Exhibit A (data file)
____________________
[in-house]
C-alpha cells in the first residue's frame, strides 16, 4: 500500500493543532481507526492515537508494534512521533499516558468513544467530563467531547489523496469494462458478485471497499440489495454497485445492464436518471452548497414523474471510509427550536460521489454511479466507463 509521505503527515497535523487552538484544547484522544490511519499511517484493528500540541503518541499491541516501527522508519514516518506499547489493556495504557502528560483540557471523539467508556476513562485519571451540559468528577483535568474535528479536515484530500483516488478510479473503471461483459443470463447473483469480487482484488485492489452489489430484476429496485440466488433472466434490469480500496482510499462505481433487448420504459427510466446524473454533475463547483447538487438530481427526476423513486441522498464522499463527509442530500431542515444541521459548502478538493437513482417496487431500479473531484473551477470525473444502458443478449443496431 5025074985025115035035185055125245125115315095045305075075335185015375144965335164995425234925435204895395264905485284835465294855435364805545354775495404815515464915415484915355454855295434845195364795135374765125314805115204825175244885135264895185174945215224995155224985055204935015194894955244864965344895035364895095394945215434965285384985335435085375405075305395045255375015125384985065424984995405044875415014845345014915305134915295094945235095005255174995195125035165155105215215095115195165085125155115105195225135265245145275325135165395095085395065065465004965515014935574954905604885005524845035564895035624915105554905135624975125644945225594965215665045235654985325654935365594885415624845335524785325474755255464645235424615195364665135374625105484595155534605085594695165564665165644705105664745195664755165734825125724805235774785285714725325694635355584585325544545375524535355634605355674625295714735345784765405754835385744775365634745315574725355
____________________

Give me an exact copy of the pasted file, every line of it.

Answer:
[in-house]
C-alpha cells in the first residue's frame, strides 16, 4: 500500500493543532481507526492515537508494534512521533499516558468513544467530563467531547489523496469494462458478485471497499440489495454497485445492464436518471452548497414523474471510509427550536460521489454511479466507463 509521505503527515497535523487552538484544547484522544490511519499511517484493528500540541503518541499491541516501527522508519514516518506499547489493556495504557502528560483540557471523539467508556476513562485519571451540559468528577483535568474535528479536515484530500483516488478510479473503471461483459443470463447473483469480487482484488485492489452489489430484476429496485440466488433472466434490469480500496482510499462505481433487448420504459427510466446524473454533475463547483447538487438530481427526476423513486441522498464522499463527509442530500431542515444541521459548502478538493437513482417496487431500479473531484473551477470525473444502458443478449443496431 5025074985025115035035185055125245125115315095045305075075335185015375144965335164995425234925435204895395264905485284835465294855435364805545354775495404815515464915415484915355454855295434845195364795135374765125314805115204825175244885135264895185174945215224995155224985055204935015194894955244864965344895035364895095394945215434965285384985335435085375405075305395045255375015125384985065424984995405044875415014845345014915305134915295094945235095005255174995195125035165155105215215095115195165085125155115105195225135265245145275325135165395095085395065065465004965515014935574954905604885005524845035564895035624915105554905135624975125644945225594965215665045235654985325654935365594885415624845335524785325474755255464645235424615195364665135374625105484595155534605085594695165564665165644705105664745195664755165734825125724805235774785285714725325694635355584585325544545375524535355634605355674625295714735345784765405754835385744775365634745315574725355